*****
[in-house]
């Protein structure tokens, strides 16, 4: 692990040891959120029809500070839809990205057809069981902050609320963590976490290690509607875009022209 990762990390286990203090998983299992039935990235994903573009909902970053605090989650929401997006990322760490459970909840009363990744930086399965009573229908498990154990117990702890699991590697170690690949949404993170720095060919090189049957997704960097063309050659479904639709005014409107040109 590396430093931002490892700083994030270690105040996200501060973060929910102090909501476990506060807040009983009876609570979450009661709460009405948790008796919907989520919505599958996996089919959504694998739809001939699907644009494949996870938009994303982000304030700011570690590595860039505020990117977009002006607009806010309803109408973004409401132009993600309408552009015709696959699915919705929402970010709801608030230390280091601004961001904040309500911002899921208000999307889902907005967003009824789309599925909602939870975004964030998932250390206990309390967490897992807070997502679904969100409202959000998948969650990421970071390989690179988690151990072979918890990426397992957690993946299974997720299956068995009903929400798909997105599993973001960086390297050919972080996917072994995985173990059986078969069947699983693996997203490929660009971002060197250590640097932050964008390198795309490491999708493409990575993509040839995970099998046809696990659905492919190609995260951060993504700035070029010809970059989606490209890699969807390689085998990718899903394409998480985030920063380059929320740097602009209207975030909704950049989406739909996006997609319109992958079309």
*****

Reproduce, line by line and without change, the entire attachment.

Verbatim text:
[in-house]
């Protein structure tokens, strides 16, 4: 692990040891959120029809500070839809990205057809069981902050609320963590976490290690509607875009022209 990762990390286990203090998983299992039935990235994903573009909902970053605090989650929401997006990322760490459970909840009363990744930086399965009573229908498990154990117990702890699991590697170690690949949404993170720095060919090189049957997704960097063309050659479904639709005014409107040109 590396430093931002490892700083994030270690105040996200501060973060929910102090909501476990506060807040009983009876609570979450009661709460009405948790008796919907989520919505599958996996089919959504694998739809001939699907644009494949996870938009994303982000304030700011570690590595860039505020990117977009002006607009806010309803109408973004409401132009993600309408552009015709696959699915919705929402970010709801608030230390280091601004961001904040309500911002899921208000999307889902907005967003009824789309599925909602939870975004964030998932250390206990309390967490897992807070997502679904969100409202959000998948969650990421970071390989690179988690151990072979918890990426397992957690993946299974997720299956068995009903929400798909997105599993973001960086390297050919972080996917072994995985173990059986078969069947699983693996997203490929660009971002060197250590640097932050964008390198795309490491999708493409990575993509040839995970099998046809696990659905492919190609995260951060993504700035070029010809970059989606490209890699969807390689085998990718899903394409998480985030920063380059929320740097602009209207975030909704950049989406739909996006997609319109992958079309």